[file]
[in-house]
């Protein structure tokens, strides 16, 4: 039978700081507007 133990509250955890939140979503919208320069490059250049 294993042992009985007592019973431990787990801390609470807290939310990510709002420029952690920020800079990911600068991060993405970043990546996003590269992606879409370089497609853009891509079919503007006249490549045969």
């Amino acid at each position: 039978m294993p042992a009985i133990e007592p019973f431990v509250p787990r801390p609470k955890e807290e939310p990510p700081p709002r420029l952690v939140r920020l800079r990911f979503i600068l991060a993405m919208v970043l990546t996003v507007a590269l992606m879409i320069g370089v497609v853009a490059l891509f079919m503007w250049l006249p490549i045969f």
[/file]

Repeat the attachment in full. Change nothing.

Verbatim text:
[in-house]
């Protein structure tokens, strides 16, 4: 039978700081507007 133990509250955890939140979503919208320069490059250049 294993042992009985007592019973431990787990801390609470807290939310990510709002420029952690920020800079990911600068991060993405970043990546996003590269992606879409370089497609853009891509079919503007006249490549045969």
């Amino acid at each position: 039978m294993p042992a009985i133990e007592p019973f431990v509250p787990r801390p609470k955890e807290e939310p990510p700081p709002r420029l952690v939140r920020l800079r990911f979503i600068l991060a993405m919208v970043l990546t996003v507007a590269l992606m879409i320069g370089v497609v853009a490059l891509f079919m503007w250049l006249p490549i045969f």